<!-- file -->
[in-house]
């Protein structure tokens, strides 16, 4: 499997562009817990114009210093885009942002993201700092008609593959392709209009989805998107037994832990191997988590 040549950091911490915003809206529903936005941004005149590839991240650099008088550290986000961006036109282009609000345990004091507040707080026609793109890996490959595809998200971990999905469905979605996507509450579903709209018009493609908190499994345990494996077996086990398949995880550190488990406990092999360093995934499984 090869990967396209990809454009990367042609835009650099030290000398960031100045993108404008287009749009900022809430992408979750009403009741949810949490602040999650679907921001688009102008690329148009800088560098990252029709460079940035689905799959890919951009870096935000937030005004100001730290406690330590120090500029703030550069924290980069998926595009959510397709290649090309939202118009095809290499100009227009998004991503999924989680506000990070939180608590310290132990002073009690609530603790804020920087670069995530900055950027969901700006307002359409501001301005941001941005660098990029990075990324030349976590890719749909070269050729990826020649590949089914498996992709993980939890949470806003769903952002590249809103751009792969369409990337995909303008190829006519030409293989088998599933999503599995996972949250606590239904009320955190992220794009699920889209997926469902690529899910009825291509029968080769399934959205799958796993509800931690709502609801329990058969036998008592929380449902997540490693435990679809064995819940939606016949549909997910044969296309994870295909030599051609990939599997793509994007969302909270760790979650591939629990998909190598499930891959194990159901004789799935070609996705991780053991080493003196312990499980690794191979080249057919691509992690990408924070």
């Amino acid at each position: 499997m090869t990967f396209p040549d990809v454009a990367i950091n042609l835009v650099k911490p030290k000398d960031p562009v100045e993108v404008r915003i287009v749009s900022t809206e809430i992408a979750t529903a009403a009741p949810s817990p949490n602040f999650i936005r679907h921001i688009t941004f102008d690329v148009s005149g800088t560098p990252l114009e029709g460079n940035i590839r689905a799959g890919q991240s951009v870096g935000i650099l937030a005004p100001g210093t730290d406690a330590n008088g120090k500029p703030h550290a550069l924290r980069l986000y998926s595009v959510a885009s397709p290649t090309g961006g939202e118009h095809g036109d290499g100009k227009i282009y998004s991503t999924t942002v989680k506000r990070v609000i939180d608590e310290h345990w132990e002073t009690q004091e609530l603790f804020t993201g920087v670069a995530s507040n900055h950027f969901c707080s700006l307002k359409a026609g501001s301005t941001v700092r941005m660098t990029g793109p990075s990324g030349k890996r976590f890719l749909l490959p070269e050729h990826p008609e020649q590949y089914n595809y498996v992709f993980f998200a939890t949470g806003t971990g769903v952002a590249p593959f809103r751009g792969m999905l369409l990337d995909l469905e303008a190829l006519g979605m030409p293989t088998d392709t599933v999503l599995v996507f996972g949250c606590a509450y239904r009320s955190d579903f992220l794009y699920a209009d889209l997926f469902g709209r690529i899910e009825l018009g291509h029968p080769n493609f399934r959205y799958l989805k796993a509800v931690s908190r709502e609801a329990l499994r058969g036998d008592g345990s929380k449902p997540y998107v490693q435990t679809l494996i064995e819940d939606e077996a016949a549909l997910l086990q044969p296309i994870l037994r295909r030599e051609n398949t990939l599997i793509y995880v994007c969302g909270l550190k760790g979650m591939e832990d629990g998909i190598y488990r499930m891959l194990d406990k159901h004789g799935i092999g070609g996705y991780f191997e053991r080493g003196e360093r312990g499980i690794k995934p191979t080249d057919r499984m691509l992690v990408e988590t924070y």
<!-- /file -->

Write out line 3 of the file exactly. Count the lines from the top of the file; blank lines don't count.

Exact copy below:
């Amino acid at each position: 499997m090869t990967f396209p040549d990809v454009a990367i950091n042609l835009v650099k911490p030290k000398d960031p562009v100045e993108v404008r915003i287009v749009s900022t809206e809430i992408a979750t529903a009403a009741p949810s817990p949490n602040f999650i936005r679907h921001i688009t941004f102008d690329v148009s005149g800088t560098p990252l114009e029709g460079n940035i590839r689905a799959g890919q991240s951009v870096g935000i650099l937030a005004p100001g210093t730290d406690a330590n008088g120090k500029p703030h550290a550069l924290r980069l986000y998926s595009v959510a885009s397709p290649t090309g961006g939202e118009h095809g036109d290499g100009k227009i282009y998004s991503t999924t942002v989680k506000r990070v609000i939180d608590e310290h345990w132990e002073t009690q004091e609530l603790f804020t993201g920087v670069a995530s507040n900055h950027f969901c707080s700006l307002k359409a026609g501001s301005t941001v700092r941005m660098t990029g793109p990075s990324g030349k890996r976590f890719l749909l490959p070269e050729h990826p008609e020649q590949y089914n595809y498996v992709f993980f998200a939890t949470g806003t971990g769903v952002a590249p593959f809103r751009g792969m999905l369409l990337d995909l469905e303008a190829l006519g979605m030409p293989t088998d392709t599933v999503l599995v996507f996972g949250c606590a509450y239904r009320s955190d579903f992220l794009y699920a209009d889209l997926f469902g709209r690529i899910e009825l018009g291509h029968p080769n493609f399934r959205y799958l989805k796993a509800v931690s908190r709502e609801a329990l499994r058969g036998d008592g345990s929380k449902p997540y998107v490693q435990t679809l494996i064995e819940d939606e077996a016949a549909l997910l086990q044969p296309i994870l037994r295909r030599e051609n398949t990939l599997i793509y995880v994007c969302g909270l550190k760790g979650m591939e832990d629990g998909i190598y488990r499930m891959l194990d406990k159901h004789g799935i092999g070609g996705y991780f191997e053991r080493g003196e360093r312990g499980i690794k995934p191979t080249d057919r499984m691509l992690v990408e988590t924070y």